Stop This Discrimination or Face Protest
After Nigeria’s senior male basketball team won their first match at the ongoing 2013 Afrobasket in Abidjan, Cote d’Ivoire Wednesday, many thoughts ran through my mind all through the night. And this include the injustice meted out to other sports men and women outside the world of football.
If Super Eagles were the ones who defeated their Malian counterparts yesterday, all the players would have been smiling with $5,000 each in their pocket. They even get half of that if they drew any match. In basketball, players have only two options, win or lose.
But how much will they get for their victories so far, not even up to 10% of what the footballers get. Yet they both, that is, football and basketball players, carry the country’s flag at international tournaments. Why the discrimination? This has been happening over the years and questions should be asked and answers provided by those who hold public offices in trust for us Nigerians.
Is the football player more Nigerian than the basketball, tennis, volleyball player or an athlete like Blessing Okagbare who wiped out tears from our eyes at the just concluded World Athletics Championships, an equivalent of football’s World Cup?
Bringing it to the corridors of power, does the Minister of Finance collect more pay than his/her Agriculture or Culture and Tourism counterpart? When they travel out on national assignments, are their estacode discriminatory? If not, then why must football players be rated higher than their counterparts in other sports.
For the first time I am getting close to a national team and I now know what they go though to represent our country. In football players sweat it out for 90 minutes for two halves of 45 minutes with an additional two or three minutes extra time. Except in knock-out stages where a winner must emerge and they go for as much as 120 minutes plus the time for penalties. In basketball, they have four quarters of 10 minutes each but each quarter could take more than 20 minutes depending on the strength of both teams, so tell me how the football player is more superior.
Every sports minister that comes says he will not be a football minister but end up being exactly that. Co-captain of the basketball team, Olumide Oyedeji alluded to that in Abuja during a reception for the team before their departure to Abidjan when he appealed to the sports minister, Malam Bolaji Abdullahi not to follow suit but support all sports.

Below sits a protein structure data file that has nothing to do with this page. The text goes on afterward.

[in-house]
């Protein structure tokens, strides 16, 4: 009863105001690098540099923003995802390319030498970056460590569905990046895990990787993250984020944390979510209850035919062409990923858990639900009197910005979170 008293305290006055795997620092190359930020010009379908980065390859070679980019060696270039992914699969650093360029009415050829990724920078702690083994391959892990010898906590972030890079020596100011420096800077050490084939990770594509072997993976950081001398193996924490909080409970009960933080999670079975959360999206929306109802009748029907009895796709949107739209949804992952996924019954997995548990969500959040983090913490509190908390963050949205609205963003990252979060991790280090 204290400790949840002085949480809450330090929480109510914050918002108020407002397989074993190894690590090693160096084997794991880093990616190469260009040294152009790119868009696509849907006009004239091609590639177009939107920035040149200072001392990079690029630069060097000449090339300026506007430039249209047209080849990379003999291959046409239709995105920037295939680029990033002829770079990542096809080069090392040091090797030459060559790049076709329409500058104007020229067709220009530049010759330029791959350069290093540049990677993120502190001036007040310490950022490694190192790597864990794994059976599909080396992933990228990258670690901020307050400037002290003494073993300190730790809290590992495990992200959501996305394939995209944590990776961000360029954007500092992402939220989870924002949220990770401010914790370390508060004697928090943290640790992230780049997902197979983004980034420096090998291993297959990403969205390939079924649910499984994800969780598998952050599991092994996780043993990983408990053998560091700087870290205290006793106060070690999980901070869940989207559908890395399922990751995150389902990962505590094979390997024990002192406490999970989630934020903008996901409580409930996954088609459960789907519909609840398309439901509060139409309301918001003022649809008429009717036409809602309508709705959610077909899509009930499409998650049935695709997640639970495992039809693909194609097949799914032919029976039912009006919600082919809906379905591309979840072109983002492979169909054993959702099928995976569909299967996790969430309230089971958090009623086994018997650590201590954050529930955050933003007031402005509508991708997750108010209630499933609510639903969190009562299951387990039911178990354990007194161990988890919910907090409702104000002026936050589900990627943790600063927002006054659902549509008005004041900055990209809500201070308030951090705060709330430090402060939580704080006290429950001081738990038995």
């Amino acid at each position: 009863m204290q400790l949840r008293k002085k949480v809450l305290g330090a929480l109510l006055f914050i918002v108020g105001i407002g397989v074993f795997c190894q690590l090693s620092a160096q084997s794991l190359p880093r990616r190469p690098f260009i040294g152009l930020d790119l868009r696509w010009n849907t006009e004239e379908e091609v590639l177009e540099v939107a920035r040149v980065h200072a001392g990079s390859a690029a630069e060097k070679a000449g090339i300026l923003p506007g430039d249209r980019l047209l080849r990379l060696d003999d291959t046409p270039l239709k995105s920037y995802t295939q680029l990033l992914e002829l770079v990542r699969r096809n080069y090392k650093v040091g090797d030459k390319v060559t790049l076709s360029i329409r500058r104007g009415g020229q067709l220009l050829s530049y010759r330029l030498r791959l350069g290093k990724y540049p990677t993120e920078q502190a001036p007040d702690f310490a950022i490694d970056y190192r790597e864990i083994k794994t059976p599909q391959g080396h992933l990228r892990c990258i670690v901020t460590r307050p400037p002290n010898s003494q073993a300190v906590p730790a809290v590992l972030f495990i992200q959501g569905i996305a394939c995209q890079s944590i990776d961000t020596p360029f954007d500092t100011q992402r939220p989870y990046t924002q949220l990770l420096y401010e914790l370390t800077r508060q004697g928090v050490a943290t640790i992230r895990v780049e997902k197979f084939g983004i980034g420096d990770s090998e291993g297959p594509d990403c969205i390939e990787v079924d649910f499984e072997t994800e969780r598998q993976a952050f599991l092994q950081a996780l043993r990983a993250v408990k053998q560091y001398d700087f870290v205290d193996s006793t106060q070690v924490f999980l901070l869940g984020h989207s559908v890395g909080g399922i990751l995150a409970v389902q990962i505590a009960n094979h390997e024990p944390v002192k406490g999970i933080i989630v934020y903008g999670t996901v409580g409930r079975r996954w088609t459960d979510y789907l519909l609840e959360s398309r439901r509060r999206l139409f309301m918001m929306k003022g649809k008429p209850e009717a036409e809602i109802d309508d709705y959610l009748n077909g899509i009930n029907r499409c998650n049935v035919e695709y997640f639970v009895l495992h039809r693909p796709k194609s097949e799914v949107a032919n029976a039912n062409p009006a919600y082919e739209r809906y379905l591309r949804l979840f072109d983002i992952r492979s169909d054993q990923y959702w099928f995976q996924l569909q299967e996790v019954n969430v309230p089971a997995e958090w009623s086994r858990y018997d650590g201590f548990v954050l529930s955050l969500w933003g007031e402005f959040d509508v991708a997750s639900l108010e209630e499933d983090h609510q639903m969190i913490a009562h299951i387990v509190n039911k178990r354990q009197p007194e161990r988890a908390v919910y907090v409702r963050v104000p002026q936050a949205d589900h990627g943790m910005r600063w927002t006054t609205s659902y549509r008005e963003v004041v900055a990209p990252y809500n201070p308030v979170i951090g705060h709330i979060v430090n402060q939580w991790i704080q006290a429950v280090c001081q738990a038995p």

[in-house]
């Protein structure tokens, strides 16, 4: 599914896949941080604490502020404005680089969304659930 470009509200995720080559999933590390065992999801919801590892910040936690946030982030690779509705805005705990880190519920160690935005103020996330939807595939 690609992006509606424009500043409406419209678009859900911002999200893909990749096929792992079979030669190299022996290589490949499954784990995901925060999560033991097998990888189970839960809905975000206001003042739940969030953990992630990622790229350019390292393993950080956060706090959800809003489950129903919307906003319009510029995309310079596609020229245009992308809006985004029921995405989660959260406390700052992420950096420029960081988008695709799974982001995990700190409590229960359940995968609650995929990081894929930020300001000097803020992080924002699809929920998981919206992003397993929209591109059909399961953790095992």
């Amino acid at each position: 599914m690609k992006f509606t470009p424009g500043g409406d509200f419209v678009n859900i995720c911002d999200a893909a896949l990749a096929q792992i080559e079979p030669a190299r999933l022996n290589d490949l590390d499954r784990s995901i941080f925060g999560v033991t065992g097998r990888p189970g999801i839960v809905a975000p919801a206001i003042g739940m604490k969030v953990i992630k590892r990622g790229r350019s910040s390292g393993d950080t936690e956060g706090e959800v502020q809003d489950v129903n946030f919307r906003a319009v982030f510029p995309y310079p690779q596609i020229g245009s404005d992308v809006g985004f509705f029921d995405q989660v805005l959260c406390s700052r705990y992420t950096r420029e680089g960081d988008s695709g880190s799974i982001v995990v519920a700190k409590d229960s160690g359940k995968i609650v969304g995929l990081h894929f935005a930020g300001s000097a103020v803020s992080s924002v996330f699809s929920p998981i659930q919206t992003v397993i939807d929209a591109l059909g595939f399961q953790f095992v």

The minister replied that he is not one hence he cut short his trip to Moscow where he went to motivate the athletics team to the World Championships to be with them and wish them luck in the 2013 Afrobasket.
I don’t expect it to end with that talk, let him practicalise it by ensuring that all Nigerian athletes are treated equally because our constitution says we all have equal rights. As a journalist, I expect the minister to lead the way in this campaign which I want to start and I believe my colleagues, like Jide Fashikun and Afolabi Gambari, among many others will join this crusade to free our lesser sports from discrimination.
Stand up and join in this crusade for the betterment of future generations of our sports men and women. If tennis could do it in Wimbledon by making the prize money for men and women champions equal, why can’t the Nigerian government give equal recognition and compensation to our deserving athlete irrespective of the sport he or she is engaged in.
Remember it took the protest of Rosa Parks in a bus in the USA and the ultimate sacrifice of Rev Martin Luther King Jnr for blacks to get equal rights in the USA which has today culminated into the first black president in Barak Obama. If it was possible there, it will be possible here. Equal rights for Nigeria sports men and women. Please join in this campaign and God will bless you abundantly for standing on the side of justice and equal rights.